Cubs go all-in for ‘impact talent’ on international scene
BY GORDON WITTENMYER firstname.lastname@example.org July 4, 2013 8:06PM
The facts: 3:05 p.m., CSN, 720-AM.
The starters: Francisco Liriano (7-3, 2.23 ERA) vs. Jeff Samardzija (5-7, 3.34).
THE REST OF THE SERIES
Saturday: 3:05 p.m., Ch. 9, 720-AM. Charlie Morton (1-1, 2.50)
vs. Edwin Jackson (4-10, 5.75).
Sunday: 1:20 p.m., Ch. 9, 720-AM. TBA vs. Carlos Villanueva (2-4, 3.45).
Updated: August 6, 2013 6:32AM
OAKLAND, Calif. — Manager Dale Sveum hasn’t seen any video of the Dominican and Venezuelan teenagers the Cubs signed this week to multimillion-dollar deals, but the significance of the franchise’s most aggressive summer in international free agency isn’t lost on him.
“It’s like a whole ’nother draft, to be able to pick the best international players and get the first and third pick,” Sveum said. “Supposedly, there’s some really, really special talent out there right now.”
The Cubs are close to making official the $2.8 million signing of 16-year-old Eloy Jimenez, considered the top Latin player available during the signing period, which began Tuesday. The Cubs also have a $1.7 million deal with Venezuelan shortstop Gleyber Torres, considered one of the top three available.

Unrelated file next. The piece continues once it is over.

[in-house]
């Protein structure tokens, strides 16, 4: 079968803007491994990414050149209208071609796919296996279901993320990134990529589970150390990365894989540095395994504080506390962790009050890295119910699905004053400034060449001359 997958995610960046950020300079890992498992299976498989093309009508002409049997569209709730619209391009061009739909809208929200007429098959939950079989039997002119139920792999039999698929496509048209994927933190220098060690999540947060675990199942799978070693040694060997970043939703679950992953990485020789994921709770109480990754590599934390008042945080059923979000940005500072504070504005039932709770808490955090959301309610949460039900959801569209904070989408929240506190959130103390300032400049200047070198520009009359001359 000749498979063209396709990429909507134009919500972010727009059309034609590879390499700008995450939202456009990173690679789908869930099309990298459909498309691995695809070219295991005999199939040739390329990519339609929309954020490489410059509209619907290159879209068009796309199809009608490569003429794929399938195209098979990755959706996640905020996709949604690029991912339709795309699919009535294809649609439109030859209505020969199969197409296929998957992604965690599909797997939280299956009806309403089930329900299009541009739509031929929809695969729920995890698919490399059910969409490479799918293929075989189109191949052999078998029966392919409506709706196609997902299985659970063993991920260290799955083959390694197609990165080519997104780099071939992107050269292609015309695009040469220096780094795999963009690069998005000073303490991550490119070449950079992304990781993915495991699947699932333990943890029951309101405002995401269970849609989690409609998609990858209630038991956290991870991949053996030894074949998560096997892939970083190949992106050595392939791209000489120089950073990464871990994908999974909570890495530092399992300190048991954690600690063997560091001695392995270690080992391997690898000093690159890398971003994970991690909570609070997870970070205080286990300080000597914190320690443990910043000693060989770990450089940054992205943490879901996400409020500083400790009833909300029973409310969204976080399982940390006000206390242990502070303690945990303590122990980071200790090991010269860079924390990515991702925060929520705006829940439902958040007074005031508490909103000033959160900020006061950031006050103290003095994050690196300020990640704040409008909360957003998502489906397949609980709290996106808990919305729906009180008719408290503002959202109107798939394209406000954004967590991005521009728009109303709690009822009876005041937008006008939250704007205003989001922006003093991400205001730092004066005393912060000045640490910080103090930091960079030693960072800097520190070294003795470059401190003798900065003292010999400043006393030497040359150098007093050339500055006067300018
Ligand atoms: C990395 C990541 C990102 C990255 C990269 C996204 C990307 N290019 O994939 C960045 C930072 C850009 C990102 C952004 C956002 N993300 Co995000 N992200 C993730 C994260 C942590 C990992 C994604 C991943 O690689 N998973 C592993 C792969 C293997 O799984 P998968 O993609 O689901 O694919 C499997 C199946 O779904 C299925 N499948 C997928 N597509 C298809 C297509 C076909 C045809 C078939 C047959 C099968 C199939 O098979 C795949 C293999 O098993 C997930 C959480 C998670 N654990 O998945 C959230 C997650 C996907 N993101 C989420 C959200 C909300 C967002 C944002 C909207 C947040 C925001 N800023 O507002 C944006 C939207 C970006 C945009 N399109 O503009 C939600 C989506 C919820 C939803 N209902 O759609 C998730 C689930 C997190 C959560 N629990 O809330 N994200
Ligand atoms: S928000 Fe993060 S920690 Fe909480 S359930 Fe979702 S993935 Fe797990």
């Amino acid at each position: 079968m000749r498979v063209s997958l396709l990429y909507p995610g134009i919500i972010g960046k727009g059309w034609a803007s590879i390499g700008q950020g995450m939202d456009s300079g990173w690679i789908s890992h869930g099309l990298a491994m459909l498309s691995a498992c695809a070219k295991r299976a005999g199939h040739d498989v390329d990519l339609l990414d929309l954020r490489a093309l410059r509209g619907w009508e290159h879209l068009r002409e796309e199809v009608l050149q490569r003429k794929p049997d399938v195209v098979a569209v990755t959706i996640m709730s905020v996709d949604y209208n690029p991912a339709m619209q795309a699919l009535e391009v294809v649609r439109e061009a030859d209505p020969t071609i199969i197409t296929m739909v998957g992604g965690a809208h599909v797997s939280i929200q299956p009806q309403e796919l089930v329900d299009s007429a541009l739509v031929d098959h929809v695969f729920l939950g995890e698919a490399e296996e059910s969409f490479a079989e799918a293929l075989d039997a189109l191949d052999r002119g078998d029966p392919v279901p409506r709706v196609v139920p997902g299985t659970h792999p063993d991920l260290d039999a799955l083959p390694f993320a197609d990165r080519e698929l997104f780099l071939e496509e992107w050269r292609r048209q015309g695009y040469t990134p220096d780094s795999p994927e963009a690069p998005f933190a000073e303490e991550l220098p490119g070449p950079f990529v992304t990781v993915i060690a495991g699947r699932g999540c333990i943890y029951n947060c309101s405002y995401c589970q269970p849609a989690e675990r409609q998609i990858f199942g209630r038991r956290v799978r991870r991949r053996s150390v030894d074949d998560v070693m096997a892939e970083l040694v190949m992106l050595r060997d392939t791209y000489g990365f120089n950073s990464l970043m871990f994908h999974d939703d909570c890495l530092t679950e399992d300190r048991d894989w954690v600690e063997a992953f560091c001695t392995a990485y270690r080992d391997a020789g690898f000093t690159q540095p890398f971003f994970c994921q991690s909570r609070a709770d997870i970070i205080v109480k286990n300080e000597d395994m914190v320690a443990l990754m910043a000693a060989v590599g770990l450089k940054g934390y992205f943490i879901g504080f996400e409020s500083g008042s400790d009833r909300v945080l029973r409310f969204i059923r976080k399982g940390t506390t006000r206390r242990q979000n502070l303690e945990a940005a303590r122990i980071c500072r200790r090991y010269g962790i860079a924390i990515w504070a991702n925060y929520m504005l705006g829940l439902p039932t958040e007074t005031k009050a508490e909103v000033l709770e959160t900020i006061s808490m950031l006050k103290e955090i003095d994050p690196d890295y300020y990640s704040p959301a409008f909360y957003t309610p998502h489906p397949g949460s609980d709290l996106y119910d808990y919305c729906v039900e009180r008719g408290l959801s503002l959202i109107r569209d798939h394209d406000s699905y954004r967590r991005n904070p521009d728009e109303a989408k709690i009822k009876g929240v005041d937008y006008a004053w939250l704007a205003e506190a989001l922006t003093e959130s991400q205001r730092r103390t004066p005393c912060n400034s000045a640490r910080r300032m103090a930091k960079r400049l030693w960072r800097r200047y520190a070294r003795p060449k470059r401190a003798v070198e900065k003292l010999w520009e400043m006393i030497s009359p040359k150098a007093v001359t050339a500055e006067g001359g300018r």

In addition, they signed Dominican right-hander Jefferson Mejia for $850,000 and Colombian right-hander Erling Moreno for $800,000.
Similar to new spending rules that apply to the June draft, Major League Baseball now caps spending for teams on international free agents in July. Those that overspend their allotment are penalized with stiff taxes on the excess, applied the following signing season.
Already allotted the second-most spending space, based on their 101-loss season a year ago, the Cubs traded for more signing “slots” (and assigned bonus allotment) Tuesday to wind up with more room than anyone else.
According to plan, they’ll overspend their limit and pay the price, even if it means no big-money signings next year.
“We really like some of the impact talent in this year’s international class,” Cubs general manager Jed Hoyer said this week. “We feel there’s both depth and premium guys.”
It’s a lot of money to spend on 16-year-olds, no matter what their skills look like.
But if even one from this class becomes an impact player, the Cubs would figure to get a shot of high talent four to six years from now, when they already plan to be competitive again.
In the June draft, the Cubs have had the Nos. 9, 6 and 2 overall picks the last three drafts, and they could wind up with a top-five pick next June.
The international class this year theoretically backfills the top talent in the pipeline as those players (and their classes) rise from Class A ball the next few years.
“To be able to spend the money and get those [coveted international] guys, it’s kind of like what we just went through in the draft with a little different type thing,” Sveum said. “The difference is you can take 16-year-old kids.”